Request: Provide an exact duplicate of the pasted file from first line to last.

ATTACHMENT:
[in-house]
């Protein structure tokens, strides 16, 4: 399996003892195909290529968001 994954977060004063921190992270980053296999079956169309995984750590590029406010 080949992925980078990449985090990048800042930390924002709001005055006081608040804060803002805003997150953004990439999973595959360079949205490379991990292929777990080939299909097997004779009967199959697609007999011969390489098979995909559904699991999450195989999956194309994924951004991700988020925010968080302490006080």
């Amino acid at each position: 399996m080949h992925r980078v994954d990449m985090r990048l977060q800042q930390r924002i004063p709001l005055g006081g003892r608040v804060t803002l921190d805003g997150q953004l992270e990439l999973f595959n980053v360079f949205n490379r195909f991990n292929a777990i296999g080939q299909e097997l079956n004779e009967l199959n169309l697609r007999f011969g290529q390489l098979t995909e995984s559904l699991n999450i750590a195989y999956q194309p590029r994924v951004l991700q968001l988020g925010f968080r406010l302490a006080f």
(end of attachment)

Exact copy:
[in-house]
């Protein structure tokens, strides 16, 4: 399996003892195909290529968001 994954977060004063921190992270980053296999079956169309995984750590590029406010 080949992925980078990449985090990048800042930390924002709001005055006081608040804060803002805003997150953004990439999973595959360079949205490379991990292929777990080939299909097997004779009967199959697609007999011969390489098979995909559904699991999450195989999956194309994924951004991700988020925010968080302490006080």
């Amino acid at each position: 399996m080949h992925r980078v994954d990449m985090r990048l977060q800042q930390r924002i004063p709001l005055g006081g003892r608040v804060t803002l921190d805003g997150q953004l992270e990439l999973f595959n980053v360079f949205n490379r195909f991990n292929a777990i296999g080939q299909e097997l079956n004779e009967l199959n169309l697609r007999f011969g290529q390489l098979t995909e995984s559904l699991n999450i750590a195989y999956q194309p590029r994924v951004l991700q968001l988020g925010f968080r406010l302490a006080f």